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Sunday, March 14, 2010

Scarcity versus Glut

No posts yet in March?

I found this article in New Republic interesting. The author proposes the NEW library. He explains that libraries were established thousands of years ago as repositories of rare information, and they've changed little since that time. Nowadays information is far from rare, we're drowning in it. This leads him to ask "what should become of the library?". He proposes an amalgamation (sort of) of Google books & Internet Archive & the New York Public Library - with everything online, appendable and immediately at-hand.

Interesting fact from the article - 80% of college students start a research project by going to Google, while 1% begin with their college library catalogue...jr

Tuesday, February 23, 2010

Get with the times, man....

It seems an old broadcast model just doesn't satisfy a twittering, texting, blogging audience:

Friday, February 19, 2010

Digital Nation

Very interesting program from Frontline:

The discussions about distraction and multi-tasking, and the "Internet Rescue School" in South Korea are fascinating.

Sunday, February 14, 2010

Remembrance of things past...

Here's an interesting discussion on the age-old problems of generational differences, educational hand-wringing, literacy and peanut butter (peanut butter gets mentioned in the comments :) ).

Two points struck me as particularly relevant:

1. Every older generation thinks the upcoming generation is: "declining, less well-educated, sloppier, etc." than their own generation was. What's relevant about this point (for me) is that the decline is in the eyes of the older generation, not in the performance of the younger generation. It's a bias of viewpoint. Sociologists even have a name for this tendency to view the present as not living up to the glories of the past - "pessimistic bias".

2. There's a significant difference between the purpose of literacy - which I think is "the ability to communicate and understand" - and the formal teaching and assessment of Literacy. What I find relevant about this is the time lag between media fluency and educational assessments. We educators focus on measuring students' skills in using traditional media, and ignore their skills in using new media.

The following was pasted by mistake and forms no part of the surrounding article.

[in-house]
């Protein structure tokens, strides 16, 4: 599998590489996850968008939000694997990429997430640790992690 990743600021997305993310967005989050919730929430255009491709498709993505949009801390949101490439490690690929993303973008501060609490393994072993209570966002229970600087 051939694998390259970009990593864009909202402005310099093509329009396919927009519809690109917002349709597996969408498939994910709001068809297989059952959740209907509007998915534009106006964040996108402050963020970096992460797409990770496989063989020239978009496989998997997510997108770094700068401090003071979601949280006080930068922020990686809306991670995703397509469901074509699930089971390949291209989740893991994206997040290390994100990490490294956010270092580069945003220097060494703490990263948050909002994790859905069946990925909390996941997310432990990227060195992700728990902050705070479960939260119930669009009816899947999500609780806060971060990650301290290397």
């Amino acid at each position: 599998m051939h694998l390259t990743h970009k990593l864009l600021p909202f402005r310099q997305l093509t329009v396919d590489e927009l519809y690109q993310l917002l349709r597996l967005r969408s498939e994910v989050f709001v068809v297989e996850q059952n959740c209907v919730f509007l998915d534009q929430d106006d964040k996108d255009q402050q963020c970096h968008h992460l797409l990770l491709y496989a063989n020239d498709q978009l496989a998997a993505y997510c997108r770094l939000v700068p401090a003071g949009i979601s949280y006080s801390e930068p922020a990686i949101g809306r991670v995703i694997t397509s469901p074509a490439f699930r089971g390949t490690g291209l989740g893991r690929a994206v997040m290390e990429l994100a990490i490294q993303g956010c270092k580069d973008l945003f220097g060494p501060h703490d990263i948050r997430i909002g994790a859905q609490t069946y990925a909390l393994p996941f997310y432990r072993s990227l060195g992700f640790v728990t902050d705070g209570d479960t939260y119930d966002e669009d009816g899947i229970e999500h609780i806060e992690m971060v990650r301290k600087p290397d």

Tuesday, February 9, 2010

Special Delivery

Here's a very interesting blog post from Dangerously Irrelevant. It discusses providing students with delivery options for their work. The idea being that students shouldn't always have to write a paper or give an oral presentation - they could choose to create web sites, make videos, create animations, etc. This reminds me a lot of Aimee's & Phil's Career Growth work, where they are offering students a great deal of choice. JR

Sunday, February 7, 2010

Allure or aversion?

Here's a thought-provoking article on the benefits/costs of multi-media & multi-tasking. A sampling:

"One of the deepest questions in this field is whether media multitasking is driven by a desire for new information or by an avoidance of existing information. Are people in these settings multitasking because the other media are alluring—that is, they're really dying to play Freecell or read Facebook or shop on eBay—or is it just an aversion to the task at hand?"

Wednesday, February 3, 2010

Are iPad's Limitations Design Decisions?

This guy suggests that many of the iPad's so-called limitations are deliberate design decisions made to ensure that the future of computing is not weighed down by issues from the past.

Tuesday, February 2, 2010

As the 2010 Olympics are just a few days away, I'd like to embed this Olympic Widget here for giggles and information.
I'll post it on the SHS Wellness Blog as well so that it will be in a place that students may access it!

Friday, January 29, 2010

Changed forever?

How does the iPad change things? What is its impact on public education? Here's one take (and an excerpt):

"The nature of personal computing has changed. Until recently, we mainly used our computers to run software programs (Microsoft Word, Quicken) installed on our hard drives. Now, we use them mainly to connect to the vast databases of the Internet—to “the cloud,” as the geeks say. And as the Internet has absorbed the traditional products of media—songs, TV shows, movies, games, the printed word—we’ve begun to look to our computers to act as multifunctional media players. The computer business and the media business are now the same business..."

Tuesday, January 26, 2010

If We Hear Only a Single Story, We Risk Critical Misunderstanding

Another great site that I sometimes visit offered this TED talk from Chimamanda Ngozi Adichie, a Nigerian author who offers this incredible piece of perspective for us all. Well worth spending the 19 minutes viewing, even if it isn't totally related to our blog.

Thursday, January 21, 2010

The kids are online

According to a new Kaiser media habits study, kids are spending 7 1/2 hours (yup!) with media every day. You can read more about it in the NY Times here.

Interesting to note that the cell phone is growing in importance as the default media device.